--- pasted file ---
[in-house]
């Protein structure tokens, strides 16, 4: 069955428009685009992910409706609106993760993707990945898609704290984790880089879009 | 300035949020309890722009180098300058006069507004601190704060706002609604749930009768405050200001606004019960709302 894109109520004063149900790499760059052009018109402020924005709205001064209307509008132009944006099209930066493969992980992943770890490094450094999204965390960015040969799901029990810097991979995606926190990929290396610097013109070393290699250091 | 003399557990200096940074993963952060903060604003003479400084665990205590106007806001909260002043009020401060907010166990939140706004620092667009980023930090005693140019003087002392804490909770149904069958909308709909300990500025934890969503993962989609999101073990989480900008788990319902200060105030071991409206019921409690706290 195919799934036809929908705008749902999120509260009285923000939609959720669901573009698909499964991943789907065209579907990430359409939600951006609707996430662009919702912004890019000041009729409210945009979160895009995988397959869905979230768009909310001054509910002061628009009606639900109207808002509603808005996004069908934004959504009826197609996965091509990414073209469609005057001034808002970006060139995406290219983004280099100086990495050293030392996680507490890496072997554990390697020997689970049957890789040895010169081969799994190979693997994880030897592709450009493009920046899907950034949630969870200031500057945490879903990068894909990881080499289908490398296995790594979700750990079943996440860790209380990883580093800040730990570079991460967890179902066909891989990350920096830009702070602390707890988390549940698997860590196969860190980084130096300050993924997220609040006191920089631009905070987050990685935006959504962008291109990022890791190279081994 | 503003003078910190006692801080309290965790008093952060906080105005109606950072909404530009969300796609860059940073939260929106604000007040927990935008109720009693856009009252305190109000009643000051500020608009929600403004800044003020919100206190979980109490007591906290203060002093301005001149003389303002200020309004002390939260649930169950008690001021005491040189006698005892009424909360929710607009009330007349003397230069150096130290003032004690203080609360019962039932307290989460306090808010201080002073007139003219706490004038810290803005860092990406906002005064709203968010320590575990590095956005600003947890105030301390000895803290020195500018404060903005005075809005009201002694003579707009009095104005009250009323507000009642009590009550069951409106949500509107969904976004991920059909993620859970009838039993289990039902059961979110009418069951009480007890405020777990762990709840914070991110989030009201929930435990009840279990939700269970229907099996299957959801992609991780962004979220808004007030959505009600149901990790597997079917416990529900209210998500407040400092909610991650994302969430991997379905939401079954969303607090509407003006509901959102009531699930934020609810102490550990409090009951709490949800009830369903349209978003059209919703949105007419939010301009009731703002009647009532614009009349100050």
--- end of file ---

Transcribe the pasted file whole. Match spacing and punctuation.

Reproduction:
[in-house]
């Protein structure tokens, strides 16, 4: 069955428009685009992910409706609106993760993707990945898609704290984790880089879009 | 300035949020309890722009180098300058006069507004601190704060706002609604749930009768405050200001606004019960709302 894109109520004063149900790499760059052009018109402020924005709205001064209307509008132009944006099209930066493969992980992943770890490094450094999204965390960015040969799901029990810097991979995606926190990929290396610097013109070393290699250091 | 003399557990200096940074993963952060903060604003003479400084665990205590106007806001909260002043009020401060907010166990939140706004620092667009980023930090005693140019003087002392804490909770149904069958909308709909300990500025934890969503993962989609999101073990989480900008788990319902200060105030071991409206019921409690706290 195919799934036809929908705008749902999120509260009285923000939609959720669901573009698909499964991943789907065209579907990430359409939600951006609707996430662009919702912004890019000041009729409210945009979160895009995988397959869905979230768009909310001054509910002061628009009606639900109207808002509603808005996004069908934004959504009826197609996965091509990414073209469609005057001034808002970006060139995406290219983004280099100086990495050293030392996680507490890496072997554990390697020997689970049957890789040895010169081969799994190979693997994880030897592709450009493009920046899907950034949630969870200031500057945490879903990068894909990881080499289908490398296995790594979700750990079943996440860790209380990883580093800040730990570079991460967890179902066909891989990350920096830009702070602390707890988390549940698997860590196969860190980084130096300050993924997220609040006191920089631009905070987050990685935006959504962008291109990022890791190279081994 | 503003003078910190006692801080309290965790008093952060906080105005109606950072909404530009969300796609860059940073939260929106604000007040927990935008109720009693856009009252305190109000009643000051500020608009929600403004800044003020919100206190979980109490007591906290203060002093301005001149003389303002200020309004002390939260649930169950008690001021005491040189006698005892009424909360929710607009009330007349003397230069150096130290003032004690203080609360019962039932307290989460306090808010201080002073007139003219706490004038810290803005860092990406906002005064709203968010320590575990590095956005600003947890105030301390000895803290020195500018404060903005005075809005009201002694003579707009009095104005009250009323507000009642009590009550069951409106949500509107969904976004991920059909993620859970009838039993289990039902059961979110009418069951009480007890405020777990762990709840914070991110989030009201929930435990009840279990939700269970229907099996299957959801992609991780962004979220808004007030959505009600149901990790597997079917416990529900209210998500407040400092909610991650994302969430991997379905939401079954969303607090509407003006509901959102009531699930934020609810102490550990409090009951709490949800009830369903349209978003059209919703949105007419939010301009009731703002009647009532614009009349100050």